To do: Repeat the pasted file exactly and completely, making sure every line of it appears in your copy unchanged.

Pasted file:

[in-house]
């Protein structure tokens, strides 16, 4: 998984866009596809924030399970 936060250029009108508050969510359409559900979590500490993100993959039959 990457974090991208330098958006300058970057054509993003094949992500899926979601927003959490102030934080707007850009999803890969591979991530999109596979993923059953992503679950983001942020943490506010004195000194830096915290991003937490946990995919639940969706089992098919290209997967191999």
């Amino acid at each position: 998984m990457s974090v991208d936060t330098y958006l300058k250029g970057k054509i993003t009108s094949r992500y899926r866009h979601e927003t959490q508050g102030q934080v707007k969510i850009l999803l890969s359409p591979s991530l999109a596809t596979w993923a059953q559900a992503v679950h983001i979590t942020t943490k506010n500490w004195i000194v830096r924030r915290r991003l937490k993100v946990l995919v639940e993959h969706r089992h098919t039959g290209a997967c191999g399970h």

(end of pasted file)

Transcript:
[in-house]
């Protein structure tokens, strides 16, 4: 998984866009596809924030399970 936060250029009108508050969510359409559900979590500490993100993959039959 990457974090991208330098958006300058970057054509993003094949992500899926979601927003959490102030934080707007850009999803890969591979991530999109596979993923059953992503679950983001942020943490506010004195000194830096915290991003937490946990995919639940969706089992098919290209997967191999």
């Amino acid at each position: 998984m990457s974090v991208d936060t330098y958006l300058k250029g970057k054509i993003t009108s094949r992500y899926r866009h979601e927003t959490q508050g102030q934080v707007k969510i850009l999803l890969s359409p591979s991530l999109a596809t596979w993923a059953q559900a992503v679950h983001i979590t942020t943490k506010n500490w004195i000194v830096r924030r915290r991003l937490k993100v946990l995919v639940e993959h969706r089992h098919t039959g290209a997967c191999g399970h």